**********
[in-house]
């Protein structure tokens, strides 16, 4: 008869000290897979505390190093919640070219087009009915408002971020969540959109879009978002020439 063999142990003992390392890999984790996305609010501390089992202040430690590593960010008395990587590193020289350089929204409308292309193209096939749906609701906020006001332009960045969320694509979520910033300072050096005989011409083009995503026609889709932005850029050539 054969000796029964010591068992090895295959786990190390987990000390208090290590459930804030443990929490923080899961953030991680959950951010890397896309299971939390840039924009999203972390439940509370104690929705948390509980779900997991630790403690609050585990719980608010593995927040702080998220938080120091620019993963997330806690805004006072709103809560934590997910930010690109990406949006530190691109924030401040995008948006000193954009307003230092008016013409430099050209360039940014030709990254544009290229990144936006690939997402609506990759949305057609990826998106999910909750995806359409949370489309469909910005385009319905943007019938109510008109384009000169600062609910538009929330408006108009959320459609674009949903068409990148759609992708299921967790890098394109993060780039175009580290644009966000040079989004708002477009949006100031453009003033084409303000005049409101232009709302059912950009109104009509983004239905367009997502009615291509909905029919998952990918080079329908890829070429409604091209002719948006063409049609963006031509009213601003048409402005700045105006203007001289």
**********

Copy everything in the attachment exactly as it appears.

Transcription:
[in-house]
């Protein structure tokens, strides 16, 4: 008869000290897979505390190093919640070219087009009915408002971020969540959109879009978002020439 063999142990003992390392890999984790996305609010501390089992202040430690590593960010008395990587590193020289350089929204409308292309193209096939749906609701906020006001332009960045969320694509979520910033300072050096005989011409083009995503026609889709932005850029050539 054969000796029964010591068992090895295959786990190390987990000390208090290590459930804030443990929490923080899961953030991680959950951010890397896309299971939390840039924009999203972390439940509370104690929705948390509980779900997991630790403690609050585990719980608010593995927040702080998220938080120091620019993963997330806690805004006072709103809560934590997910930010690109990406949006530190691109924030401040995008948006000193954009307003230092008016013409430099050209360039940014030709990254544009290229990144936006690939997402609506990759949305057609990826998106999910909750995806359409949370489309469909910005385009319905943007019938109510008109384009000169600062609910538009929330408006108009959320459609674009949903068409990148759609992708299921967790890098394109993060780039175009580290644009966000040079989004708002477009949006100031453009003033084409303000005049409101232009709302059912950009109104009509983004239905367009997502009615291509909905029919998952990918080079329908890829070429409604091209002719948006063409049609963006031509009213601003048409402005700045105006203007001289």